ENV 530; HEA 500, 510, 511, 512, 538, 545, 547, 550, 581 (e.g., homeopathy or traditional Chinese medicine); NTD 503

Important information about the educational debt, earnings, and completion rates of students who attended the Certificate in Integrative Health program.

Master of Education in School Health

Admission Requirements

In addition to meeting the basic requirements of the University, given under Admission, applicants must present a baccalaureate degree attained in the field of health, or equivalent preparation in a related field and two letters of recommendation.

Requirements for Admission to Degree Candidacy

Within the 12-15 semester hours of precandidacy, the student must complete departmental and concentration core courses with a minimum grade point average (GPA) of 3.0. Students who do not have adequate professional and/or academic preparation for the desired program of study will be required to take foundation courses. Teaching certification is not offered through this program.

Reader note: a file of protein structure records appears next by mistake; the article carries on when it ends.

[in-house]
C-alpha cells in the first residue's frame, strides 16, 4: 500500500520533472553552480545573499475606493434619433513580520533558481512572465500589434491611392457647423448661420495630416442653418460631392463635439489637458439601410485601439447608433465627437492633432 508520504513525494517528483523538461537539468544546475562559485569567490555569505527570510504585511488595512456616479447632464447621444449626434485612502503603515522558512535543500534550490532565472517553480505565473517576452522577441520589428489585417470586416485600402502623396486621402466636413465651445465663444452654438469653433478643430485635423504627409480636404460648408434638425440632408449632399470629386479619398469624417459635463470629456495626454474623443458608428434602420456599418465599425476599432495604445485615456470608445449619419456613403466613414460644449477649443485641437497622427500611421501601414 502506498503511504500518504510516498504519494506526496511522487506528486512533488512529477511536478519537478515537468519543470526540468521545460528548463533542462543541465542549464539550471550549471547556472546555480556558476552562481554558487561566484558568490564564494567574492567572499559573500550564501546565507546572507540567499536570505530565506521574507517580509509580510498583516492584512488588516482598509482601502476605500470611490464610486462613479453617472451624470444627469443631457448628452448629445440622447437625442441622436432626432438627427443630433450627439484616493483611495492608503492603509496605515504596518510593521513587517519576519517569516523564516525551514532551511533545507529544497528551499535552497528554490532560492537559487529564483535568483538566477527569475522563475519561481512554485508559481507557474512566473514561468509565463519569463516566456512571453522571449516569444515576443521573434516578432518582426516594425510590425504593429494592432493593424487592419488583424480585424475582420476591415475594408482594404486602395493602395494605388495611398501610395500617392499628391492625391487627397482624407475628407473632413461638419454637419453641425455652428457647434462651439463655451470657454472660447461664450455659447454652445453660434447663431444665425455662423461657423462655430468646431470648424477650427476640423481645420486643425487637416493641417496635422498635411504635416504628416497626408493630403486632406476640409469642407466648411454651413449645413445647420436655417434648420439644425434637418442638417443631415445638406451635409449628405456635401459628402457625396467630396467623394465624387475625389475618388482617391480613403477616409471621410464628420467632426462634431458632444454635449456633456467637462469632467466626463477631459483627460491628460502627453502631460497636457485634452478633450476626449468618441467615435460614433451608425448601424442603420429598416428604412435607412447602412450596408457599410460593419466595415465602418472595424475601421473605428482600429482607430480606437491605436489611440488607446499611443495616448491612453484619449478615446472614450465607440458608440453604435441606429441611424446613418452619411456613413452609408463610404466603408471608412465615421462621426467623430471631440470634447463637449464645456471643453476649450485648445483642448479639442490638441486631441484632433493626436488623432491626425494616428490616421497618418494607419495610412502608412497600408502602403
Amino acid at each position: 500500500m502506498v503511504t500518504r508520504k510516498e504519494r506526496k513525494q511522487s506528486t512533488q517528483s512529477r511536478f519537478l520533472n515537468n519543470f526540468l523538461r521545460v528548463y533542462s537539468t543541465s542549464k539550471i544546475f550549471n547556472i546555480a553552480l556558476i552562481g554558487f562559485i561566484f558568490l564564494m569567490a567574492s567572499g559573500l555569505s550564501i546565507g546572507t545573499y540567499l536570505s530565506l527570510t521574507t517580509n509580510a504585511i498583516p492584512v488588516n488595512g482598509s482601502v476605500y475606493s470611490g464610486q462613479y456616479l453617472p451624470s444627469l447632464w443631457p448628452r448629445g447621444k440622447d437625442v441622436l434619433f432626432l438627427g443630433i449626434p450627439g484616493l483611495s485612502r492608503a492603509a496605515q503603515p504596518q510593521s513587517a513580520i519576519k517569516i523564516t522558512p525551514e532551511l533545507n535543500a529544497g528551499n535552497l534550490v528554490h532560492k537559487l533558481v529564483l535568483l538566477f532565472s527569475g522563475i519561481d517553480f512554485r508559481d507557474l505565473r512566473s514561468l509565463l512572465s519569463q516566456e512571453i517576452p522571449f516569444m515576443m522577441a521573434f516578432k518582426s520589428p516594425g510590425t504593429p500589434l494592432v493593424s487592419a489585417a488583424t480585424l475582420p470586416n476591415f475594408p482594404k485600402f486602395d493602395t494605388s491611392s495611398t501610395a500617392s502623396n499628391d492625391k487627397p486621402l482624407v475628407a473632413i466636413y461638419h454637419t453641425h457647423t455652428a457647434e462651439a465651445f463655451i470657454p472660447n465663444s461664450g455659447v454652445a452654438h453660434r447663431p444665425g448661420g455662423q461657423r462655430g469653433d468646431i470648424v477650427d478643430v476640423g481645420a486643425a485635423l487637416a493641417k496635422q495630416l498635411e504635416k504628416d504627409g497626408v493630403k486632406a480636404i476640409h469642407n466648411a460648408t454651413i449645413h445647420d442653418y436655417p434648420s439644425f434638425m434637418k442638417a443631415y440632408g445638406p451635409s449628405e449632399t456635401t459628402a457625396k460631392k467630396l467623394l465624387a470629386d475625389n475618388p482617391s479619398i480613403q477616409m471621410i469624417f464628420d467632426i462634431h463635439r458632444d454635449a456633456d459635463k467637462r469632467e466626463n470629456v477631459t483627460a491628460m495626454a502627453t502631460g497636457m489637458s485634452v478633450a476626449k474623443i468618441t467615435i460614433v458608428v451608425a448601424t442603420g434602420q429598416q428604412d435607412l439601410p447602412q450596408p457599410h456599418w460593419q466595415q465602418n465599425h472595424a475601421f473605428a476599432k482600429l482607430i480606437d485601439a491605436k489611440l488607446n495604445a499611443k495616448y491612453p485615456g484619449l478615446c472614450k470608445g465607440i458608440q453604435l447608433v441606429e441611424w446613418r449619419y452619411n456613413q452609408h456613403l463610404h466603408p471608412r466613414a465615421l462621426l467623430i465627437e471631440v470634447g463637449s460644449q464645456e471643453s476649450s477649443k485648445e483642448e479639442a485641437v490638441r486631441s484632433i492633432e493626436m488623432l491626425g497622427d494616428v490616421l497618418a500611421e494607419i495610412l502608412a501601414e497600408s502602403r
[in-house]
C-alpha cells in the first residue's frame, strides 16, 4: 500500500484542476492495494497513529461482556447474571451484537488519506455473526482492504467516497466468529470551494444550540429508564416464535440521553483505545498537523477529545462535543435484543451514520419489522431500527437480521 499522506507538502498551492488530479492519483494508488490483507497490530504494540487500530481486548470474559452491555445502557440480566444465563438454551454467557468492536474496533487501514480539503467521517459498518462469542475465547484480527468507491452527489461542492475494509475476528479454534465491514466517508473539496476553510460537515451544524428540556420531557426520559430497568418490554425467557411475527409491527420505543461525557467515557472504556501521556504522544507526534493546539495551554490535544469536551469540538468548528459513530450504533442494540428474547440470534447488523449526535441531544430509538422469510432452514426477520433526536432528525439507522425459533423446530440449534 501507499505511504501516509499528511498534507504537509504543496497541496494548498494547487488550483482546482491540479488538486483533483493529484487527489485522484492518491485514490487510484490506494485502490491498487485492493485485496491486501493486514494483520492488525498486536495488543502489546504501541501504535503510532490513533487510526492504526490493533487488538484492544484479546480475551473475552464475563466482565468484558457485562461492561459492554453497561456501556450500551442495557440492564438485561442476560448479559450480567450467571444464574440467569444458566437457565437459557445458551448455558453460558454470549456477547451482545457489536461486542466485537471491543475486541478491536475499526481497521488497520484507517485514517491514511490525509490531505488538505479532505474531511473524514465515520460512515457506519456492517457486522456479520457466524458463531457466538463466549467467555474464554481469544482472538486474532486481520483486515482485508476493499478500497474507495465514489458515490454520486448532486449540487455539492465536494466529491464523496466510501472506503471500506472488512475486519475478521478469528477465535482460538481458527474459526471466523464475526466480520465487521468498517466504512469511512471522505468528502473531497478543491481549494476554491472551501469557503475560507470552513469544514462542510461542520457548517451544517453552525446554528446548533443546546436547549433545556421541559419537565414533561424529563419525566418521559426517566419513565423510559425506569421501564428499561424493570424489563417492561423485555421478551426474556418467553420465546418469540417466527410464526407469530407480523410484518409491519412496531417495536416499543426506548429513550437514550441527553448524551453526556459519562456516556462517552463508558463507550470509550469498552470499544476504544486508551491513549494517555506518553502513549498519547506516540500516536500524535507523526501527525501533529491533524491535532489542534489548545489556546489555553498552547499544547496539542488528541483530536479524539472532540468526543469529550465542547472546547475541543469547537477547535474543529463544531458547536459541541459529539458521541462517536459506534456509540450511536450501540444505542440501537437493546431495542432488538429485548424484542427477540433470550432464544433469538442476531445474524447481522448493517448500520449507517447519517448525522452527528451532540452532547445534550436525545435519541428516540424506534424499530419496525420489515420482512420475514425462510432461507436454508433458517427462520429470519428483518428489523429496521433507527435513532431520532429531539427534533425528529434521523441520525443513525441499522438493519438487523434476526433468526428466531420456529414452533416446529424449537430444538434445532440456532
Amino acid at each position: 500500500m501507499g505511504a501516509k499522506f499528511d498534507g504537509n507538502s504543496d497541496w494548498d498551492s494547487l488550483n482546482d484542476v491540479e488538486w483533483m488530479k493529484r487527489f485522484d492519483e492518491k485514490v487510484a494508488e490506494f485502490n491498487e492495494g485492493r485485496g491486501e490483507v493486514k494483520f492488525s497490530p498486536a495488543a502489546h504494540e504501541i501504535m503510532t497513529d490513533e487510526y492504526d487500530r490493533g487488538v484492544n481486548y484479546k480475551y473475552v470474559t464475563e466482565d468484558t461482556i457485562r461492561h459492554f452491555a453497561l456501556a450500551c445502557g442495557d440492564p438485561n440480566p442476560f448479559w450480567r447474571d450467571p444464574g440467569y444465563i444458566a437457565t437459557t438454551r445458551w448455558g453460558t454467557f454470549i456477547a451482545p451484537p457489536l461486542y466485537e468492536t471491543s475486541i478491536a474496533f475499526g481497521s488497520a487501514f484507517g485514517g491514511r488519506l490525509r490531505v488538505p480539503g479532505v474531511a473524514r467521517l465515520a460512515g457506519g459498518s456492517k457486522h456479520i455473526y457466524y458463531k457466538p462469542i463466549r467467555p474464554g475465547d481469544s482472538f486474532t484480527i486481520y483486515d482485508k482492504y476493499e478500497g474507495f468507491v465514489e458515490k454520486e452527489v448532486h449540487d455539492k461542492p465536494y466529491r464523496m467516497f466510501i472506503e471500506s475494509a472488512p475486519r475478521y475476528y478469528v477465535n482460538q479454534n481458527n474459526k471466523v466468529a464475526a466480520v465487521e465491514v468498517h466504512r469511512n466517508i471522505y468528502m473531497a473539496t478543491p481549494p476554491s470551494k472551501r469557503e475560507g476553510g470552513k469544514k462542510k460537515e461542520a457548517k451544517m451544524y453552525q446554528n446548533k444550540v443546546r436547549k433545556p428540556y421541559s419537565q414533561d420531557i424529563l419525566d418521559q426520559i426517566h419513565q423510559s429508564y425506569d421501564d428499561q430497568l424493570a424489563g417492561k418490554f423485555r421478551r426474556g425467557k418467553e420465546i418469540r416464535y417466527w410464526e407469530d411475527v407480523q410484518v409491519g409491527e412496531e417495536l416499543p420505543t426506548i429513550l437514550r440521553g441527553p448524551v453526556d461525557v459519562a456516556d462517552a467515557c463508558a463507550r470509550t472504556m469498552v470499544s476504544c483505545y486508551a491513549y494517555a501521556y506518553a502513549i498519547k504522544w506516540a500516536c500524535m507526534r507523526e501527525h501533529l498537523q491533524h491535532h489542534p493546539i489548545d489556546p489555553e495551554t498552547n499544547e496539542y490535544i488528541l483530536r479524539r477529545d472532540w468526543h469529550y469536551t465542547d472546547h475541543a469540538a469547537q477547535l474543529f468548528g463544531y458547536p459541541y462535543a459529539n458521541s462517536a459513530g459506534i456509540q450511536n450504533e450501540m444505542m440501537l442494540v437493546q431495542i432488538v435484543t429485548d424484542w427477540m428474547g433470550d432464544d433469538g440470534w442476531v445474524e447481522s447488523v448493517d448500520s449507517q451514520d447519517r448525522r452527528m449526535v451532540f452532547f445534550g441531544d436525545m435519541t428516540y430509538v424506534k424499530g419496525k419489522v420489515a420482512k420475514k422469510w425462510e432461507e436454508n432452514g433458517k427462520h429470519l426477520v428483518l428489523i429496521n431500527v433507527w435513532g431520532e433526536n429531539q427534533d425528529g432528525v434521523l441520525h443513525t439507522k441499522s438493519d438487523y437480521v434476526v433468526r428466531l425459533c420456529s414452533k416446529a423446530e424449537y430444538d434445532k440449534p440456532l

Requirements for the M.Ed.

  1. Satisfactory completion of the M.Ed. curriculum shown below, with a minimum overall GPA of 3.0 in the concentration.
  2. Successful completion of the research project

Registration Policy for Research Credits

Research credits for the M.Ed. are earned in HEA 601. These credits must be preceded by successful completion of the degree core, concentration core, and concentration electives taken under advisement. The student can enroll in HEA 601 only once.

Curriculum (33 semester hours)

  1. School health core (6 semester hours)
    HEA 620, 622
  2. Concentration electives (24 semester hours)